Nobody spoke against the bill in committee Monday but committee members raised questions, including whether drug treatment would be mandatory under the bill for female sex offenders. Gautreaux said he would research the issue and deal with it when the bill comes up for floor debate.  After the hearing, a lobbyist said the bill will be opposed. "It is state-sanctioned mutilation and that is cruel and unusual punishment," George Steimel, lobbyist for the Louisiana Association of Criminal Defense Lawyers, said Monday afternoon. 

April 8, 2008 at 06:38 PM | Permalink


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Tracked on Apr 9, 2008 10:54:29 AM


Jesus Christ. Just let them rape a few kids here and there and get over it. It's inevitable (though not nearly as pervasive as the media would have us believe). Enough with the crazy sex offender sanctions. Deal with it. Yeh it's gross, yeah it's unfortunate, but it's a fact of life. The problem is that everyone thinks their kids are so wonderful and special. They're not. In fact, being a rape-toy for a pedophile is probably the most useful thing most children will ever be. The rest of the time they will just be loud, obnoxious little vandals.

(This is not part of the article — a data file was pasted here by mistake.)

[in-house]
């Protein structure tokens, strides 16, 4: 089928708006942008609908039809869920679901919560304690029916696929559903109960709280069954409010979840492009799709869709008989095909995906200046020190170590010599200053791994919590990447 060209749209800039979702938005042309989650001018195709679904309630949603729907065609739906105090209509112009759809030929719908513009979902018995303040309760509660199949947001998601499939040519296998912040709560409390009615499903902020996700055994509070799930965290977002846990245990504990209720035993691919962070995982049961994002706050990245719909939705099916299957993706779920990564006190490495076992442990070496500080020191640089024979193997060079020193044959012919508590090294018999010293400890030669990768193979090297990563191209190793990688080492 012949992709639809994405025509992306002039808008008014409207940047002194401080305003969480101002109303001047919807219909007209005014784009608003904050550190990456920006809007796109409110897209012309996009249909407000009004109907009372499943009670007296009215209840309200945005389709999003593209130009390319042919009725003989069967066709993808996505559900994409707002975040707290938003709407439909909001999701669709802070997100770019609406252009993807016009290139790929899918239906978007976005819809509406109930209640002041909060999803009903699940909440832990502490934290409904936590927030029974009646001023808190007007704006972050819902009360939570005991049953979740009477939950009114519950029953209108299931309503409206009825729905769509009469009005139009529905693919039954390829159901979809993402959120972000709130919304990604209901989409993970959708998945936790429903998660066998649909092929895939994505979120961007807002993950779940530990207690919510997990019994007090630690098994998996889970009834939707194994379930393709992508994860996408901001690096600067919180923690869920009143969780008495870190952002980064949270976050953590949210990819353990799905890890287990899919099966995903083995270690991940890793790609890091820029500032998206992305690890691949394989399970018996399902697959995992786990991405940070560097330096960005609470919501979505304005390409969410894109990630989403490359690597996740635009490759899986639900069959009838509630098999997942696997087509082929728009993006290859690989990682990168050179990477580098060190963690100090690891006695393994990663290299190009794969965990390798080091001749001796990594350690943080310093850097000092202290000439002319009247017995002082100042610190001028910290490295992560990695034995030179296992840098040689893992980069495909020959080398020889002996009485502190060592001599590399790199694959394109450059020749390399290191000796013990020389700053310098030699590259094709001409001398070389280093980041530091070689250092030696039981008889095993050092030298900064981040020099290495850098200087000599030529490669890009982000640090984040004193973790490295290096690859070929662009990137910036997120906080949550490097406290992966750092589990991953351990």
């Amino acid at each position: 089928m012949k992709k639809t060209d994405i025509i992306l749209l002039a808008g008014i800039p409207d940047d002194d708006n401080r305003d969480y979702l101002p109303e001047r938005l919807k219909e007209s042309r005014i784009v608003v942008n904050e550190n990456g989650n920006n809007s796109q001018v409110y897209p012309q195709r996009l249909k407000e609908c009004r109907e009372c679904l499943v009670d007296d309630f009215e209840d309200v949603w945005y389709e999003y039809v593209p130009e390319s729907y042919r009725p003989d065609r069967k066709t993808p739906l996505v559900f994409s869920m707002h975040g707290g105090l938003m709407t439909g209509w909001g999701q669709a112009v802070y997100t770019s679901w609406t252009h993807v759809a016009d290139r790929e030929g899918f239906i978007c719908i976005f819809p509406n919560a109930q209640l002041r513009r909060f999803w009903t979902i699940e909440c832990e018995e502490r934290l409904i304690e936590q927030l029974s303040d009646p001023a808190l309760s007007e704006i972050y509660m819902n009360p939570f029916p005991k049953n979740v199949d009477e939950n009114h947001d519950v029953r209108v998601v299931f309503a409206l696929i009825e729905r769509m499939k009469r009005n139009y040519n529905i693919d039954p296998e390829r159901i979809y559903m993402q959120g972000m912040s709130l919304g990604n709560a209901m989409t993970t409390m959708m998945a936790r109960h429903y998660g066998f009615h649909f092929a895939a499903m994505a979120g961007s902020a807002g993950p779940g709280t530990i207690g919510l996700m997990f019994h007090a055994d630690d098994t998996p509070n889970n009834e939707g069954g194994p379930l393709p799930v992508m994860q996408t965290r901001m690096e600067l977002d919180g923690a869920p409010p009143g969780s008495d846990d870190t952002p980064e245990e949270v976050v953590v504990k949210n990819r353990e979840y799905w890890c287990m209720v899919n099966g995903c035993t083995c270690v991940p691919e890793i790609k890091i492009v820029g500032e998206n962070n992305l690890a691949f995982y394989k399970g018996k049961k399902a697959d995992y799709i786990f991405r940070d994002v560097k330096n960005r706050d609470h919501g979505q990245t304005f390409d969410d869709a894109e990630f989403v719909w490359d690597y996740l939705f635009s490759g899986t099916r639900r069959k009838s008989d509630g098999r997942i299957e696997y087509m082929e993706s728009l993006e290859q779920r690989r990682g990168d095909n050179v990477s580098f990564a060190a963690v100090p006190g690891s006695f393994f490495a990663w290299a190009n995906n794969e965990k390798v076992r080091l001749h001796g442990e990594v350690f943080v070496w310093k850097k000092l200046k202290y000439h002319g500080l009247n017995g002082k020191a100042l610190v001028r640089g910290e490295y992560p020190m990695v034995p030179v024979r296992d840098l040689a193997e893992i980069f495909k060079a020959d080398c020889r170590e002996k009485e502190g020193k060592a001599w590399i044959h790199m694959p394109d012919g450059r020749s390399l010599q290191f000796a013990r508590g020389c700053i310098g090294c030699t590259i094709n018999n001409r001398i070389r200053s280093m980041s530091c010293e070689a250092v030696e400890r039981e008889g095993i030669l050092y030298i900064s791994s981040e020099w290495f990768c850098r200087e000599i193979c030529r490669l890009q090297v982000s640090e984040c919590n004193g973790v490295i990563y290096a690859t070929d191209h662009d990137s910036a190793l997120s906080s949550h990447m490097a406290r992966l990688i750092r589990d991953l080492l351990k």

Posted by: bruce | Apr 8, 2008 9:38:57 PM

Bruce: ummm, wow...

Posted by: | Apr 8, 2008 10:57:23 PM

Too blunt?

Posted by: bruce | Apr 8, 2008 11:34:30 PM

Ha! Bruce, you kill me!

Humor, People! Have you forgotten??? :)

Posted by: | Apr 9, 2008 12:32:32 AM

Humor or not. Not funny. Have you ever been around a child who has been sexually abused? What if this were your child would you still say the same idiotic thing?

Posted by: | Apr 9, 2008 8:25:33 AM

Yes, I would. I'm sick of people acting nuts because it's "their child."

Posted by: bruce | Apr 9, 2008 8:42:50 AM